The most important thing in life is Death.
Yet he seems to come from some other domain, another dimension. He is the strangest visitor in this “world of the living.” Although he seems to be a part of life, his mere appearance extinguishes it. He is both a part of and extraneous to life. He is both an event in life and a non-event. While we are alive, he is absent; once he arrives, we are gone. We can never truly experience death. However, while we are alive, he makes his appearance every single day: he takes with him so many of those around us. So we come to know of him. Just as we know of the lives of celebrities or royalty: from a distance.
He is both “a person” with whom we can attempt to relate in our meditative moments of solitude, and a cold impersonal natural force – mysterious, unfathomable, distant. But although his elusive nature and substance will remain forever shrouded in these paradoxes, and although we can never know him in person, we still know that he is the most important thing in our life. For his mere existence tells us that our life has an expiration date. Though we may not know when that date is, we know for certain that it exists.
Thinking about and discussing death has become socially uncomfortable in modern times. Death and our preoccupation with it has been relegated to specialist conferences, to expert physicians and psychologists. But it was not always like that. In Ancient Egypt, death was so central to everyday life that there are many treatises and books written about the “Egyptian obsession with death.” The Ancient Romans, who were permanently at war and often experienced the death of their youth, developed a system of ideas and meditations related to death. The most important of them was the idea of remembering death – memento mori. “Remember death” (or literally, “remember dying,” since mori is the infinitive of the verb “to die”) was the incitement to meditate on death and one’s mortality regularly, if not every single day. One of the functions of memento mori was to moderate pride. So it was customary for a Roman general, upon his victorious return from battle, amid the compliments and honors from the cheering crowds during his triumphant parade, in order to avoid falling victim to delusions of grandeur, to have had a slave stationed behind him, repeating in his ear: “memento mori.”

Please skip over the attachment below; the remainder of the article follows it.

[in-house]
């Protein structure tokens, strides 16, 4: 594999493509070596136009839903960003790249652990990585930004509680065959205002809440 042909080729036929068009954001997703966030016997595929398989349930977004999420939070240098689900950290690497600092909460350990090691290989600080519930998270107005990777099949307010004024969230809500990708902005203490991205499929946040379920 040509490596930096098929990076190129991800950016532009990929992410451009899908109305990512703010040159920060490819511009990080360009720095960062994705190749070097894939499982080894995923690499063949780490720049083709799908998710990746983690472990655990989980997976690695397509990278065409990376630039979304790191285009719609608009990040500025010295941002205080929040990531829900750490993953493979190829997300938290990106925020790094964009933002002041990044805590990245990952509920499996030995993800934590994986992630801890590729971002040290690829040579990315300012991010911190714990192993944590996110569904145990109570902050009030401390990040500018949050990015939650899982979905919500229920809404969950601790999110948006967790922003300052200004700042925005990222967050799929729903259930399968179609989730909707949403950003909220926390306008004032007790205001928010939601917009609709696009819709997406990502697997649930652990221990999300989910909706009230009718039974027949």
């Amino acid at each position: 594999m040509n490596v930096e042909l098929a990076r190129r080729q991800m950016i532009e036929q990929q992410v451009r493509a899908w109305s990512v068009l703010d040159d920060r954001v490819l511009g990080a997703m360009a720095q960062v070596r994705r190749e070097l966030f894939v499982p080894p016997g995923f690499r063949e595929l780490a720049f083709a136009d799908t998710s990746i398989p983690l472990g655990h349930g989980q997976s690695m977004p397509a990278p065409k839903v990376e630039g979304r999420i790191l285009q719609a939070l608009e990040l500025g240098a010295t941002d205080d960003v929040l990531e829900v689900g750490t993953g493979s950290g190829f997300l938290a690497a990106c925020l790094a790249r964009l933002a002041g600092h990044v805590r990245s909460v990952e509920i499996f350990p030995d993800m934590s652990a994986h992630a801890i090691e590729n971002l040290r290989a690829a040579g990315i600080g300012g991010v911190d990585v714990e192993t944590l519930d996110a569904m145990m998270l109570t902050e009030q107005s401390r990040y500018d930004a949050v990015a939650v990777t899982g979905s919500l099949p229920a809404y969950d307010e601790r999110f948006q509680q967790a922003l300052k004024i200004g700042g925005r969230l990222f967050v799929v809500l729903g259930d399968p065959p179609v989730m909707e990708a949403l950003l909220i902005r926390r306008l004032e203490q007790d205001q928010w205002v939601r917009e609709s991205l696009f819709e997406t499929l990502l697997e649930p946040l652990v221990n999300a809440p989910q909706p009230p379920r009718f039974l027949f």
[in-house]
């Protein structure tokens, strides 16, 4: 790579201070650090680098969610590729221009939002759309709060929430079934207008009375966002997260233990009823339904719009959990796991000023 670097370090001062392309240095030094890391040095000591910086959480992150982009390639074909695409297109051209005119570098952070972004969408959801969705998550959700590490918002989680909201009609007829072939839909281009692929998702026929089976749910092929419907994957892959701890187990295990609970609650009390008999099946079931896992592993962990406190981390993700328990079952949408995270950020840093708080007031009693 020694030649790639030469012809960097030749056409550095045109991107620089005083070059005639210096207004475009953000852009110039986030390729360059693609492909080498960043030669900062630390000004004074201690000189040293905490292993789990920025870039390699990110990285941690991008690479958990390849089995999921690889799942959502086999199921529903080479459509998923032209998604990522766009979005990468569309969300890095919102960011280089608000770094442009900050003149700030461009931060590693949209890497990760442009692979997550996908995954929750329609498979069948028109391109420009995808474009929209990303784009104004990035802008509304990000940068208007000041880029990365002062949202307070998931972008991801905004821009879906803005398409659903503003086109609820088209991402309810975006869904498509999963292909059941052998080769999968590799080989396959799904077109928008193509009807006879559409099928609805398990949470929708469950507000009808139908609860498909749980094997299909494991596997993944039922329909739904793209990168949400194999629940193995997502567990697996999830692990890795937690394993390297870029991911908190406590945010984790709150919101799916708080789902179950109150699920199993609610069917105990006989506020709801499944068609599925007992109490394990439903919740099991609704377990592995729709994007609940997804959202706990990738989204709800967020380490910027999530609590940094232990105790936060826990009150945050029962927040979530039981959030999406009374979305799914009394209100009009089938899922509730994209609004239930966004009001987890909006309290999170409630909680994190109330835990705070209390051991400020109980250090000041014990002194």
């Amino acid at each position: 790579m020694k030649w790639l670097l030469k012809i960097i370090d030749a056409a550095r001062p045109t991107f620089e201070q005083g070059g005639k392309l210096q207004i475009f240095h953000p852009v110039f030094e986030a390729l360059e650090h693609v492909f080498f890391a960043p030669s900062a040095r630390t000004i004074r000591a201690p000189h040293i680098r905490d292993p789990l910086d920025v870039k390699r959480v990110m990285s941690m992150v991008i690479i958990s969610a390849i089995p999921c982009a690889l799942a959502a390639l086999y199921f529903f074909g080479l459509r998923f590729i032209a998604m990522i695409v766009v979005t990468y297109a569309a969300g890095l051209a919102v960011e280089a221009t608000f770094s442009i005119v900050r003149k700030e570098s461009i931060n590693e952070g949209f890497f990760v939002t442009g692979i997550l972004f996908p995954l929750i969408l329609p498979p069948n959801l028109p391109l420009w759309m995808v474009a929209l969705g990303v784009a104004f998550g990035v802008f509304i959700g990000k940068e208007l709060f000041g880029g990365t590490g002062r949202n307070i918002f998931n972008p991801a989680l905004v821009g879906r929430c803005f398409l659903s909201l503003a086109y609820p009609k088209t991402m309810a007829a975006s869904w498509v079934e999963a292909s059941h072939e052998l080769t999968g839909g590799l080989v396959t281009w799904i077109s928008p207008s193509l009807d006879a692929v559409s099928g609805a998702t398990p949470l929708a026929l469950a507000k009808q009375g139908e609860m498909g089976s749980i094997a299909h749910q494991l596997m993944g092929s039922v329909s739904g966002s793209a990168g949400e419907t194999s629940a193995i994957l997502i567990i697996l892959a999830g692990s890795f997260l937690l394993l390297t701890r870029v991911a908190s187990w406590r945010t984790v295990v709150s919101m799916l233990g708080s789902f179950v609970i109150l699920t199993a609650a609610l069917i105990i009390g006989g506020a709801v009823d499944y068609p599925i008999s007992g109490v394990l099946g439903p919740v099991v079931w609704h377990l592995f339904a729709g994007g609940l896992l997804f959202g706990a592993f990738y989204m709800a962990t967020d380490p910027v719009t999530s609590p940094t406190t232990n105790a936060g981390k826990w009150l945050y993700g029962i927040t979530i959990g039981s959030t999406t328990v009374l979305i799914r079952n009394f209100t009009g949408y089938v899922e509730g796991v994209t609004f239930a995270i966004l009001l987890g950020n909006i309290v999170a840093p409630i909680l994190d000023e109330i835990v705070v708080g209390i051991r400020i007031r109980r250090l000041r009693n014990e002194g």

Later on, in Christianity, memento mori became associated with Holy Fear and with being mindful of one’s deeds. Our life on earth was significant only so far as it could be related to the spiritual work necessary to earn Eternal Life. The famous danse macabre paintings from late medieval times onward would show a round dance headed by Death, or a chain of alternating dead and live dancers. From the highest ranks of the medieval hierarchy (usually pope and emperor) down to its lowest (beggar, peasant, and child), each mortal’s hand is taken by death, portrayed as a skeleton or a decayed body. Hans Holbein’s woodcut drawings from the early sixteenth century, which show Death intruding violently amid the living in the most inopportune moments of everyday life, are some of the strongest portrayals of the idea that death is both a part of life and also extraneous to it.